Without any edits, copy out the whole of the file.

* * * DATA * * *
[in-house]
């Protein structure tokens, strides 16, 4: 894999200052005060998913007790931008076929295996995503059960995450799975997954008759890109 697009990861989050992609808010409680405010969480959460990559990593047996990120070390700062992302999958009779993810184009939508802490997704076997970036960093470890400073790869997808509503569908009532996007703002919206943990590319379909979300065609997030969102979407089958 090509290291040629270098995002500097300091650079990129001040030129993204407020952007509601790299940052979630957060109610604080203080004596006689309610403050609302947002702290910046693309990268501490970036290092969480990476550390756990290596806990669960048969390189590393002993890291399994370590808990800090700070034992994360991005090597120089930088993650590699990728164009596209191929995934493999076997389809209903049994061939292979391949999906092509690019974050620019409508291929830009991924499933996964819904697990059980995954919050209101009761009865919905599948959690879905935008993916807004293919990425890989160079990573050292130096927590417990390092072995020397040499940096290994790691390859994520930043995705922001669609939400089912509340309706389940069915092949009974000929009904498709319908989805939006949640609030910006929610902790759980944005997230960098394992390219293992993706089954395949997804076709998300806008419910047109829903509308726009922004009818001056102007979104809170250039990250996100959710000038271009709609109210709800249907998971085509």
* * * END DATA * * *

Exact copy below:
[in-house]
């Protein structure tokens, strides 16, 4: 894999200052005060998913007790931008076929295996995503059960995450799975997954008759890109 697009990861989050992609808010409680405010969480959460990559990593047996990120070390700062992302999958009779993810184009939508802490997704076997970036960093470890400073790869997808509503569908009532996007703002919206943990590319379909979300065609997030969102979407089958 090509290291040629270098995002500097300091650079990129001040030129993204407020952007509601790299940052979630957060109610604080203080004596006689309610403050609302947002702290910046693309990268501490970036290092969480990476550390756990290596806990669960048969390189590393002993890291399994370590808990800090700070034992994360991005090597120089930088993650590699990728164009596209191929995934493999076997389809209903049994061939292979391949999906092509690019974050620019409508291929830009991924499933996964819904697990059980995954919050209101009761009865919905599948959690879905935008993916807004293919990425890989160079990573050292130096927590417990390092072995020397040499940096290994790691390859994520930043995705922001669609939400089912509340309706389940069915092949009974000929009904498709319908989805939006949640609030910006929610902790759980944005997230960098394992390219293992993706089954395949997804076709998300806008419910047109829903509308726009922004009818001056102007979104809170250039990250996100959710000038271009709609109210709800249907998971085509």